GlaxoSmithKline drug side effects up after TV programme
14 February 2006 00:00 in Company product news
A series of current affairs programmes about GlaxoSmithKline's antidepressant drug Seroxat (paroxetine) were followed by a sudden increase in the number of adverse reactions reported by UK doctors, researchers have shown.
Reports to British doctors about the drug rose by 61 per cent after three editions of the BBC's Panorama explored concerns about the drug.
The first of the trio of Panorama programmes was prompted by concerns about paroxetine expressed in 2002 by the US Food and Drug Administration.
Some people who had stopped taking the drug seemed to be experiencing severe withdrawal symptoms, and there were reports of a link between paroxetine and suicidal behaviour.
Panorama, which is the BBC's flagship current affairs programme, investigated these concerns and broadcast programmes on the subject in October 2002, May 2003 and October 2004.
A research team from Bristol University examined prescribing patterns and adverse drug reports for paroxetine and found the programmes had a significant effect on reports of adverse reactions to the drug.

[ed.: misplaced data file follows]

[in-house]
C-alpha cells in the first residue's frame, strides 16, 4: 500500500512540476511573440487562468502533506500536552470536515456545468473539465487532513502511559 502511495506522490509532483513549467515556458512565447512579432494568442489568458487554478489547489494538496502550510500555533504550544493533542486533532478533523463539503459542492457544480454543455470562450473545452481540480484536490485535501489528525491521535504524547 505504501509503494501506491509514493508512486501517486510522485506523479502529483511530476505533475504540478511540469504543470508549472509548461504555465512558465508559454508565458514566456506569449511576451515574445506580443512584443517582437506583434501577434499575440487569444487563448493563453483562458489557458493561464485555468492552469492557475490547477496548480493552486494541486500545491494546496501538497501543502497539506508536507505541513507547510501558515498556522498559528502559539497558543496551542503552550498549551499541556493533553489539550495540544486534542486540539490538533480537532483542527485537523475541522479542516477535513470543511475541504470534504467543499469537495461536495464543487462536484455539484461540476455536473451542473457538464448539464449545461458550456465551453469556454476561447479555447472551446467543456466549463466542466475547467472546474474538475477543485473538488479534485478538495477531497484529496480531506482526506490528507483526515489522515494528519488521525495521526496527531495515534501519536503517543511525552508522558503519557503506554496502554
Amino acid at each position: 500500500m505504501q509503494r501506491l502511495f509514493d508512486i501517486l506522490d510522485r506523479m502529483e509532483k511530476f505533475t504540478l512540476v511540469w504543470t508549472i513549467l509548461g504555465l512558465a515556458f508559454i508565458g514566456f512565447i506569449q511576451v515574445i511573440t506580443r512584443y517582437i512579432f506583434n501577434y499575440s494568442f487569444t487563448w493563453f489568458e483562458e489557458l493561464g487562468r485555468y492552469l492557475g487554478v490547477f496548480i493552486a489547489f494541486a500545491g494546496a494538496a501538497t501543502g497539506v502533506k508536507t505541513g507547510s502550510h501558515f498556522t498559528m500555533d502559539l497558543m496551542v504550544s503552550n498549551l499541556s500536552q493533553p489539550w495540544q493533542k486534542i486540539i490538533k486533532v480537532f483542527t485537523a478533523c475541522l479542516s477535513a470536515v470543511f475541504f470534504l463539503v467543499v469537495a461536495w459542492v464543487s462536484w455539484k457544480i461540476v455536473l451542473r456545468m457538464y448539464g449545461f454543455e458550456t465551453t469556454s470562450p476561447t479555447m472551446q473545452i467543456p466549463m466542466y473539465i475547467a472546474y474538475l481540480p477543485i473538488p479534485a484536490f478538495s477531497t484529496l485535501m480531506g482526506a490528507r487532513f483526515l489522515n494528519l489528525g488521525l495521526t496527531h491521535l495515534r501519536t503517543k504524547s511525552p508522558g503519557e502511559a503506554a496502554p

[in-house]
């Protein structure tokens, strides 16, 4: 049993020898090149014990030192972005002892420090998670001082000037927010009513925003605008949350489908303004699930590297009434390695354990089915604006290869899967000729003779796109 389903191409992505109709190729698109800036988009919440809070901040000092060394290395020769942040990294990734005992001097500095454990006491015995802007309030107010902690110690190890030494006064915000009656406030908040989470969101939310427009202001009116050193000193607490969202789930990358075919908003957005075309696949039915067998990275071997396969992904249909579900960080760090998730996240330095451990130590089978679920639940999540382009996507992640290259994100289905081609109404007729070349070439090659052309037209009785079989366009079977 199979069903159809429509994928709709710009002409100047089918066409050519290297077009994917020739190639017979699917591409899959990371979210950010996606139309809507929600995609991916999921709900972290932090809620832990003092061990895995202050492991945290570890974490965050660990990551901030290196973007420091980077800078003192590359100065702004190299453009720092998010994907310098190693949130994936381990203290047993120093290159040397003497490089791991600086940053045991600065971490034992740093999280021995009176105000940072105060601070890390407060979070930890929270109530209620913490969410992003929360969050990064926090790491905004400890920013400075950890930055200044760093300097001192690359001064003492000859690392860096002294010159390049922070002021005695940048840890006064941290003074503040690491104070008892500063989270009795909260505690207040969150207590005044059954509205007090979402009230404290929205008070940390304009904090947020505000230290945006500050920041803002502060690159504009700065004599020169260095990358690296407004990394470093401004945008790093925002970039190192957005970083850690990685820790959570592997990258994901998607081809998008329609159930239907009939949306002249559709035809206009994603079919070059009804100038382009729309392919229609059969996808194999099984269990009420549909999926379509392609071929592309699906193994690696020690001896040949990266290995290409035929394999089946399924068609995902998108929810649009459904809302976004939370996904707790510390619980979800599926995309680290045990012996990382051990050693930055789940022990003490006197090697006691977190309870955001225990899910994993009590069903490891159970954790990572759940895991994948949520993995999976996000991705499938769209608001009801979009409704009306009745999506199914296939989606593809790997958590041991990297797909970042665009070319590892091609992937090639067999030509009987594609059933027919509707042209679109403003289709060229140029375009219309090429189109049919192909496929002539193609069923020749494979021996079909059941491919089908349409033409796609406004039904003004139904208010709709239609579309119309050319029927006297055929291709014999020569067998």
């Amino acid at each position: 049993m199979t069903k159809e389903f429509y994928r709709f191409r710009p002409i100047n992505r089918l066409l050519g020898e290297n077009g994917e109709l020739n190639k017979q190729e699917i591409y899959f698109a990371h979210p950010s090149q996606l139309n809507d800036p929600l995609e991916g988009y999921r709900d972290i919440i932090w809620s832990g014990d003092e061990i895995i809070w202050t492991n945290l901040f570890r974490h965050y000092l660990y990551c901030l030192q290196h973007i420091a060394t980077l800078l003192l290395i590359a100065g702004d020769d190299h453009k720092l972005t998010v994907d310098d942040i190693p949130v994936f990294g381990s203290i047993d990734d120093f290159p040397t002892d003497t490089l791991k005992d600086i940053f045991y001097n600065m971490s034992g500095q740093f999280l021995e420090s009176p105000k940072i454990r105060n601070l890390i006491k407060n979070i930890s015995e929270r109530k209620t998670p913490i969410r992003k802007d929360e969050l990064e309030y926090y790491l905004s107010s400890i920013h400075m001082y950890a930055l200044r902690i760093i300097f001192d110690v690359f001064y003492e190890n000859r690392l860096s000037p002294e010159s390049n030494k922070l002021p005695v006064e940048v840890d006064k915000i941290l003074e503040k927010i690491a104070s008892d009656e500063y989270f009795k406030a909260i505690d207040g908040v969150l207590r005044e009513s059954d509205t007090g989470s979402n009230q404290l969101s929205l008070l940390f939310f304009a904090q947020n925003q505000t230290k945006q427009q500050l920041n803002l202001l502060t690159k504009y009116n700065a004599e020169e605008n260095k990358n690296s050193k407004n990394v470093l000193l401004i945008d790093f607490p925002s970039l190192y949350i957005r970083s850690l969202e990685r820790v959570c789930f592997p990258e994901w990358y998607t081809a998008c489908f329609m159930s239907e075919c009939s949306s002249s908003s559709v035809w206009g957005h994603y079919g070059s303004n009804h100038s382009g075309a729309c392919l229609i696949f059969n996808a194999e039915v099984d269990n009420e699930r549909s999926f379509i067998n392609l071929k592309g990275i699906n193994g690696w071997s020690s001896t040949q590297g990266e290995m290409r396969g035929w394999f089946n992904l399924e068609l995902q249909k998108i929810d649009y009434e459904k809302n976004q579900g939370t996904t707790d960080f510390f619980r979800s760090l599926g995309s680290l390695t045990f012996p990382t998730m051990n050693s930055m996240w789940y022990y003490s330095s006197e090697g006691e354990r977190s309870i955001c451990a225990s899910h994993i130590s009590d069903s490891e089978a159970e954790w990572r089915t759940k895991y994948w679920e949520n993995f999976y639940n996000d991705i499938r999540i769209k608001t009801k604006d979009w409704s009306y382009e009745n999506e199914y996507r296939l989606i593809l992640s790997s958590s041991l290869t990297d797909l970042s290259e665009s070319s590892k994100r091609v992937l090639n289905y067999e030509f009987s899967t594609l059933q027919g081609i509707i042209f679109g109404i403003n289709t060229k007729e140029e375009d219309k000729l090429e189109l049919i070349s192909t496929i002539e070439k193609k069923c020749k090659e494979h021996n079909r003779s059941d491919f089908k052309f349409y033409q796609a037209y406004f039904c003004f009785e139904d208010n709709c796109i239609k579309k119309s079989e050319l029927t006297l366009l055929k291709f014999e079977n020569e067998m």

Lead author Dr Richard Martin said: "In the months before and after the three Panorama programmes were aired, adverse reports went up from 8.3 to 13.4 per 100,000 prescriptions.
"Our analysis of adverse drug reports made by doctors suggests that negative publicity, particularly the three Panorama programmes, were associated with marked, short-term peaks in reporting."
The five regulatory announcements made about paroxetine in the UK during the same period resulted in a much smaller five per cent increase in reports of adverse reactions, the researchers report in British Journal of Clinical Pharmacology.
But the team points out that the effect of the programme was short term, arguing this demonstrates the need for continued efforts to improve the way adverse drug reactions to widely prescribed drugs are monitored.
Panorama, which was first broadcast in 1953, it is the longest-running public affairs television programme in the world. It has won a plethora of awards, including the Mental Health Media Award in 2003 for its first programme on paroxetine. © Adfero Ltd
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